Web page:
Jenifer Nii’s beautiful new play, Suffrage, is playing at Plan B Theatre in Salt Lake. Before I get to the rest of the review, let me say this: you want to see this. It’s terrific. Tickets at 801-355-ARTS.
Frances (April Fossen) and Ruth (Sarah Young) are two of the five wives of Benjamin, an otherwise anonymous Mormon patriarch ca. 1880s. That’s the time and setting of the play. Frances and Ruth are, in a sense, Mary and Martha, in a play in which the issue of women’s suffrage is the cause to which they both adhere–Mary/Ruth, passionately engaged in that cause, Martha/Frances, more concerned with daily tasks and responsibilities. Benjamin has been jailed, and as the play begins, is waiting trail, for the crime of plural marriage. As the play progresses, he is, apparently sentenced to further jail time. With no male breadwinner, the women (and especially Frances) is worried about paying the mortgage.
It’s a deeply political play, on every level. The national political debate over the passage of the Edmunds/Tucker Act is alluded to. It terrifies both women, and energizes Ruth, who is sure that by organizing Utah women and gathering signatures on suffrage petitions, she can influence the national political debate. She is, in short, hopelessly naive, and Young plays that naivete superbly–Ruth is as appealing a character as a passionate and engaged young person can be. The play also explores local politics, as Frances, who is superbly qualified to work as a bookkeeper for a local businessman (a job that would save the family home), loses the job, in part due to her prospective employers’ knee-jerk sexism, but also due in large measure to local perceptions of Ruth’s activism. Frances, it turns out, is perfectly capable of defending Ruth to others, though in person, she constantly urges Ruth to tone things down.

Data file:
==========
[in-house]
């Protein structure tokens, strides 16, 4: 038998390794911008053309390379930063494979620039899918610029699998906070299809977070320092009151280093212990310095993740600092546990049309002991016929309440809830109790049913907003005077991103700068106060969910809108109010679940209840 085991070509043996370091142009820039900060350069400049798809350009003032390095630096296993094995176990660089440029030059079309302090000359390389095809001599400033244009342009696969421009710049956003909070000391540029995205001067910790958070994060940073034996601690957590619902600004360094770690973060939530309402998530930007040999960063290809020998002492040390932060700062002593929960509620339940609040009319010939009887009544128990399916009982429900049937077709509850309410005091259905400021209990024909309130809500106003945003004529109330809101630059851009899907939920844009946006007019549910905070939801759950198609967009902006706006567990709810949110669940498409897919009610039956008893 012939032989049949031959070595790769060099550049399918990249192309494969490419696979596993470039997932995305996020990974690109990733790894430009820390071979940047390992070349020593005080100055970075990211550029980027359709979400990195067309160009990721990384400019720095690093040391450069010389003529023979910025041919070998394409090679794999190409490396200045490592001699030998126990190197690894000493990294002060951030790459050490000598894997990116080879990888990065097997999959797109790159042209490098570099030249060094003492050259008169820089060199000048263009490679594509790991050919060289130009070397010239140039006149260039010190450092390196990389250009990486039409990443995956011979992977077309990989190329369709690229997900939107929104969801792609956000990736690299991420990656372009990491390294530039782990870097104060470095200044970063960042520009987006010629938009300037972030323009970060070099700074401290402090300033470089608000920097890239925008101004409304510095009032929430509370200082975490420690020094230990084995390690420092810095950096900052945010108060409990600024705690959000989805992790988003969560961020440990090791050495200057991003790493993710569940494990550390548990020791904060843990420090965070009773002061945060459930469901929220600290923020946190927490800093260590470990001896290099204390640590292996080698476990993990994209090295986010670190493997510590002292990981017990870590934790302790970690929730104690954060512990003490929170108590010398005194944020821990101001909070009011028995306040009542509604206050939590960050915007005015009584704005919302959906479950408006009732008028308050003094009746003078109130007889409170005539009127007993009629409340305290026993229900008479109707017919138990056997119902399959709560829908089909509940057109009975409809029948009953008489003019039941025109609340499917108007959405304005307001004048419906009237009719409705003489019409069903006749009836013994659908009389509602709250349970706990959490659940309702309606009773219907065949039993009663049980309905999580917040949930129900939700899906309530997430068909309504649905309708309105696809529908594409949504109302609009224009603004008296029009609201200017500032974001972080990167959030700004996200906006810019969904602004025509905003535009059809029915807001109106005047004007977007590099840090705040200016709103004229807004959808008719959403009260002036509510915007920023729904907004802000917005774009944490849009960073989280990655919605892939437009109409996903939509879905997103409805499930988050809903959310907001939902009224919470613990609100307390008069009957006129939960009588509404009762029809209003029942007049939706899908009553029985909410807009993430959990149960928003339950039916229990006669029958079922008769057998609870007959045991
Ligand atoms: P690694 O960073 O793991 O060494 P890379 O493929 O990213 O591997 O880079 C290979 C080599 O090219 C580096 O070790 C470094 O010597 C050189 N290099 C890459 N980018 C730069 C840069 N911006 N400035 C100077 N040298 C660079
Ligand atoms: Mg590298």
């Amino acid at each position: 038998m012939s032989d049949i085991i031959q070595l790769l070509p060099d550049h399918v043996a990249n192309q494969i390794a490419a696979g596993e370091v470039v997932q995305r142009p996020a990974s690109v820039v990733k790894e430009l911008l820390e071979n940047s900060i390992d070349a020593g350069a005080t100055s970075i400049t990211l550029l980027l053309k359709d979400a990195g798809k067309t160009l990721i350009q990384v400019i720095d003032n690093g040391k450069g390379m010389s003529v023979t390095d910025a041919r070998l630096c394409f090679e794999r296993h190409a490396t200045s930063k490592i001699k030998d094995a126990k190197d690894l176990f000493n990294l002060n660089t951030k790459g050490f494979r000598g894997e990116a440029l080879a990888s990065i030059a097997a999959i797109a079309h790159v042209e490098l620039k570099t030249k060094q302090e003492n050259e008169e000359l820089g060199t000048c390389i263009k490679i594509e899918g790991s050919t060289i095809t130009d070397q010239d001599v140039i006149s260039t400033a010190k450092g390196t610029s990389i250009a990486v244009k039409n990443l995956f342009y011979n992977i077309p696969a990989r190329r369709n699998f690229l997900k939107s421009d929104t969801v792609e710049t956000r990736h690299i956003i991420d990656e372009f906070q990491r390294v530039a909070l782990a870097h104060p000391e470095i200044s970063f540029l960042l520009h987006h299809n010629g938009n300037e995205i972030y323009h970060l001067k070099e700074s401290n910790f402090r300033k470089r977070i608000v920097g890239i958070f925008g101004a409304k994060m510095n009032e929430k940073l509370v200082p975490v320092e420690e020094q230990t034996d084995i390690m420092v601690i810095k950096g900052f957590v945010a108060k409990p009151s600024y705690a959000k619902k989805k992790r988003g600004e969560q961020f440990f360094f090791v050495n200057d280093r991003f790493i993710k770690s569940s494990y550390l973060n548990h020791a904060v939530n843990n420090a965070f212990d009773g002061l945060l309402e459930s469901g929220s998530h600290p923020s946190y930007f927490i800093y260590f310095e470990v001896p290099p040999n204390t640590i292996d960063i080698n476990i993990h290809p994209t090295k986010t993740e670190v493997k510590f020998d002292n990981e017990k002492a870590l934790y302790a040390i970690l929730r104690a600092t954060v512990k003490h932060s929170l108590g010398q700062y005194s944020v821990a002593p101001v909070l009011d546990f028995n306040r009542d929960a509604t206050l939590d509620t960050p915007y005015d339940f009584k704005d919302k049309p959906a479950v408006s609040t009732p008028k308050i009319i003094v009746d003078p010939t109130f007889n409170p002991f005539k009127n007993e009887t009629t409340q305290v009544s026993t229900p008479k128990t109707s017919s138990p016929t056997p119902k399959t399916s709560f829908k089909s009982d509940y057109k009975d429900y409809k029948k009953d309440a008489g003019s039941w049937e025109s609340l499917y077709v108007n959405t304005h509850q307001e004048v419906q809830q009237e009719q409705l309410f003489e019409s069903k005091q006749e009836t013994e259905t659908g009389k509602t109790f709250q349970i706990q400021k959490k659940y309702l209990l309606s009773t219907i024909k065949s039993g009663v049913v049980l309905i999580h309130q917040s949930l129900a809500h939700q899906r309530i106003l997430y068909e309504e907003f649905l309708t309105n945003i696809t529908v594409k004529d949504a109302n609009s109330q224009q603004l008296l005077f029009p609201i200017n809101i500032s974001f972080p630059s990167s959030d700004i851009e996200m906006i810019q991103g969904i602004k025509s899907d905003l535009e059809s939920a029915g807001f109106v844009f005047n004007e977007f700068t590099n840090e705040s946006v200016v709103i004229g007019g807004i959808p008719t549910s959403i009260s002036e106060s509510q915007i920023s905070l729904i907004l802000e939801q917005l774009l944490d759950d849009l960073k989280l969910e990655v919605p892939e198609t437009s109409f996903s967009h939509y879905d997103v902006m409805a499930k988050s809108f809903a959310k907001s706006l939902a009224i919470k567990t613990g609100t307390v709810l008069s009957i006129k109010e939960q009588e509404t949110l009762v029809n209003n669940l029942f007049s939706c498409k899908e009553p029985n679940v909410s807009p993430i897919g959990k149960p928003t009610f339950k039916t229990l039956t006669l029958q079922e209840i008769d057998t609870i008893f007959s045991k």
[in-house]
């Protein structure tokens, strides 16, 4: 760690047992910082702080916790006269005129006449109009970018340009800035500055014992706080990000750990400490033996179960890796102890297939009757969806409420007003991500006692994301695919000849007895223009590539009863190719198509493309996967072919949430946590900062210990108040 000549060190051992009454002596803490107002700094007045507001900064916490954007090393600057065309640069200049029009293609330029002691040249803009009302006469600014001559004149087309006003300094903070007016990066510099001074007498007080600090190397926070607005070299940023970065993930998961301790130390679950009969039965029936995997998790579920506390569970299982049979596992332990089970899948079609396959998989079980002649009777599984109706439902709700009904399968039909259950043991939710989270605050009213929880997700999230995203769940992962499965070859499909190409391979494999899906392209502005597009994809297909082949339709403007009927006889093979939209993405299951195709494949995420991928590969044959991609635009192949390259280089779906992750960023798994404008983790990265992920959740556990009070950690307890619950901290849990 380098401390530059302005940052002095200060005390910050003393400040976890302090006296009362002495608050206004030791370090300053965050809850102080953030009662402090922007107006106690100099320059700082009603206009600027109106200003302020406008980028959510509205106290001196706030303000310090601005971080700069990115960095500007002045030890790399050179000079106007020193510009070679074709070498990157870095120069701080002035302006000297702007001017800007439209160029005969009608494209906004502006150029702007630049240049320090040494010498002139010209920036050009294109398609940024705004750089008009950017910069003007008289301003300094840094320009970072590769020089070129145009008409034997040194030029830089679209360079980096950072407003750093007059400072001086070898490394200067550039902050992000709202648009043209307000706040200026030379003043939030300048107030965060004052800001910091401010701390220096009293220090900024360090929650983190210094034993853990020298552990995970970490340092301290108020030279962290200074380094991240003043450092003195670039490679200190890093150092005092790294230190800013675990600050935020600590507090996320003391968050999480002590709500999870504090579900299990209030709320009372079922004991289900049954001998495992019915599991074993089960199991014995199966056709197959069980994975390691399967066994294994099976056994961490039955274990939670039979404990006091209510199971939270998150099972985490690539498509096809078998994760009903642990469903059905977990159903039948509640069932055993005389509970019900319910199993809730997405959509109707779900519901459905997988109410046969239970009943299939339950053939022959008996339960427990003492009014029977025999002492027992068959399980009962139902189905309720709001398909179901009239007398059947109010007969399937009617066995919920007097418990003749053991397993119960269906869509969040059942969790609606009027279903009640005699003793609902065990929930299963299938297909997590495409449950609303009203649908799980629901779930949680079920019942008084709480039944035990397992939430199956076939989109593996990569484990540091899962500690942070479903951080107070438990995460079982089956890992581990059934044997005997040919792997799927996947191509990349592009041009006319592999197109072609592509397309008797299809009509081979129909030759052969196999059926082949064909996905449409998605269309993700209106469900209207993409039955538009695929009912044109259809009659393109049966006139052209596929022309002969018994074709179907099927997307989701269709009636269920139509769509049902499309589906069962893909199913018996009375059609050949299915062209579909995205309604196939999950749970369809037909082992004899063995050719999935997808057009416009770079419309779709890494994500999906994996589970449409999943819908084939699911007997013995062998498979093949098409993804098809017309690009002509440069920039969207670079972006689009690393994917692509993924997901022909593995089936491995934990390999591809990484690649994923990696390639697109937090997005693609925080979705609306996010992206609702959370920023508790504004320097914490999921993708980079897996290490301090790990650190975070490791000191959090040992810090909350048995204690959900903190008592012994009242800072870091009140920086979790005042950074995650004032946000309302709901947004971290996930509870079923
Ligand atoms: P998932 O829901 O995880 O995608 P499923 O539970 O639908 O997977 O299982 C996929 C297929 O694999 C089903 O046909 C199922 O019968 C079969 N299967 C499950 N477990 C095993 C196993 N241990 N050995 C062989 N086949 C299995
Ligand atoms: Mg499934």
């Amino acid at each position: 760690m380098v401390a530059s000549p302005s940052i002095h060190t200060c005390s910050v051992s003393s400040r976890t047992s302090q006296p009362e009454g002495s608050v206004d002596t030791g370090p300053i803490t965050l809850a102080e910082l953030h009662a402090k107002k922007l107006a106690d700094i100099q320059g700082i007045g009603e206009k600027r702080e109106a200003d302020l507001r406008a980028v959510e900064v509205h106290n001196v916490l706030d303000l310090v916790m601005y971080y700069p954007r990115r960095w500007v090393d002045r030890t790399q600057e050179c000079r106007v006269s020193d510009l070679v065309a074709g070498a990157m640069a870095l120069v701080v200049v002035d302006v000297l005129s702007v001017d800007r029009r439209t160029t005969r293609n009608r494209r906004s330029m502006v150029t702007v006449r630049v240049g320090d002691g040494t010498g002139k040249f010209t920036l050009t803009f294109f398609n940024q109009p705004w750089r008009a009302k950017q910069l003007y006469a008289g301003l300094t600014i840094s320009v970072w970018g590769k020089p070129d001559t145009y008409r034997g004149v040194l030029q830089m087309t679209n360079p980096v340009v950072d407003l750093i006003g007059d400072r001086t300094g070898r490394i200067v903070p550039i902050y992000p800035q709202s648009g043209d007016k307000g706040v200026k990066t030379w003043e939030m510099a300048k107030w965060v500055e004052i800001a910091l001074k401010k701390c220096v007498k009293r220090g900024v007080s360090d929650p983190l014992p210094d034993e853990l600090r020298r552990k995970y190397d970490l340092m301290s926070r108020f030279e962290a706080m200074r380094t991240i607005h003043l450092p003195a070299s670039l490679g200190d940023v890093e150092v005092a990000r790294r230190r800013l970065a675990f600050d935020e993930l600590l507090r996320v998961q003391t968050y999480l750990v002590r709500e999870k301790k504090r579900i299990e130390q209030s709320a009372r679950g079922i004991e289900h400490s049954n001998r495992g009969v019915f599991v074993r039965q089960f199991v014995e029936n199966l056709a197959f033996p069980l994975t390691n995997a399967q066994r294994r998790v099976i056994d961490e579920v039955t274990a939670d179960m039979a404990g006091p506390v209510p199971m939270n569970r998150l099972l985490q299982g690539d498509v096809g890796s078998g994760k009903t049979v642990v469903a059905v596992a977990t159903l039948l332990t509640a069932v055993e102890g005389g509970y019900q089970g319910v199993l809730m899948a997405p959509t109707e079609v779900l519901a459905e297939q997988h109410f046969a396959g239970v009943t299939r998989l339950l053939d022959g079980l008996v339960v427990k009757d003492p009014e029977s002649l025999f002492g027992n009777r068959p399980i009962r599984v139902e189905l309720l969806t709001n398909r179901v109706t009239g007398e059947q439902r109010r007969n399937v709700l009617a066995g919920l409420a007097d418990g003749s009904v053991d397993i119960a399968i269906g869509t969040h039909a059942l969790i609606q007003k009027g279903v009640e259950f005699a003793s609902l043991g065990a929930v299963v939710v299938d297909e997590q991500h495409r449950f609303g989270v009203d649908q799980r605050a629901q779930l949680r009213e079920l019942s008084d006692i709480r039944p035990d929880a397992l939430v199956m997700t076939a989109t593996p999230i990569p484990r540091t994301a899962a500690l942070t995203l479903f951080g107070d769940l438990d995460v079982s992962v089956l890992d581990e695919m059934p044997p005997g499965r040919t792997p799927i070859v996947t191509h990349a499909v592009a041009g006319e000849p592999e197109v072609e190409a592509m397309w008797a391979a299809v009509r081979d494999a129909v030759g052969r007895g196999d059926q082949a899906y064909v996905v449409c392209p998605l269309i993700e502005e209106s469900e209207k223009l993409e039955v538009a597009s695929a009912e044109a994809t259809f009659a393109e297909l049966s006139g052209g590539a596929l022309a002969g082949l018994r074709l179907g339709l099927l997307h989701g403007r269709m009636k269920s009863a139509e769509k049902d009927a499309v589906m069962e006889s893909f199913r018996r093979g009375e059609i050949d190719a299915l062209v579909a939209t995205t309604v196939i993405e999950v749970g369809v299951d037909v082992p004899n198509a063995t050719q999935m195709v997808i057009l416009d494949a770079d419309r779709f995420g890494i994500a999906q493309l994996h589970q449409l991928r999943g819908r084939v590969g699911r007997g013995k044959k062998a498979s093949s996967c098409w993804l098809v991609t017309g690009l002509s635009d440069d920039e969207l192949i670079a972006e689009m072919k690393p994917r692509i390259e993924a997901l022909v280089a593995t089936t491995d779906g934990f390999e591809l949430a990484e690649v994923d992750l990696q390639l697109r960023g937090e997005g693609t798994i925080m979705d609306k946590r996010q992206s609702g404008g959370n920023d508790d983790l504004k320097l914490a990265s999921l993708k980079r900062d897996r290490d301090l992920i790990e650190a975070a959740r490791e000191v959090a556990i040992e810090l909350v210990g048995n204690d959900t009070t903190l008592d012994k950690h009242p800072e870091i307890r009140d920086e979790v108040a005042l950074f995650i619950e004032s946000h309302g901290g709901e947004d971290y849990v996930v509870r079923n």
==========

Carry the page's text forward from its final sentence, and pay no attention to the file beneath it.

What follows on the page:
But for me, the most interesting political element in the play is the inter-personal politics of a polygamous family. This is a play about wives number 2 and 4, in a 5-wife family. We never meet wives 1, 3 or 5, but they’re alluded to, and we get a very strong sense of them–the senior wife, sick and exhausted and dying, the youngest wife, illiterate and beautiful and (as Ruth puts it), ‘dumb as a houseplant.’ Wife 3, a drudge, waiting to be told what to do.
Obviously, I’ve never lived in a polygamous family, nor have any desire, ever, to do so. But in any family, things have to get decided, tasks need to be finished–stuff has to get done. Working out who does what and on what schedule and with what priorities is the task of any family leadership council, whether that council has two members or six. We talk of marriage as a ‘partnership of equals,’ and the Church has certainly toned down patriarchalist rhetoric, and that’s all well and good and valuable, but in the meantime, there are meals to prepare and laundry to wash and families have to work it all out. And who decides? Well, you talk about it, you make decisions, you negotiate. Its politics at its most straight-forward and simple. And the play shows those negotiations, complicated by the fact that Frances, as wife 2, doesn’t enjoy what you might call a presumption of authority from the other women. She has to lead, and she knows full well she may be resented for it. But there’s no one else to do it. That was what I loved best about the play, the interpersonal stuff, involving five women, only two of whom were ever on-stage. What a lovely dissection of inter-family dynamics.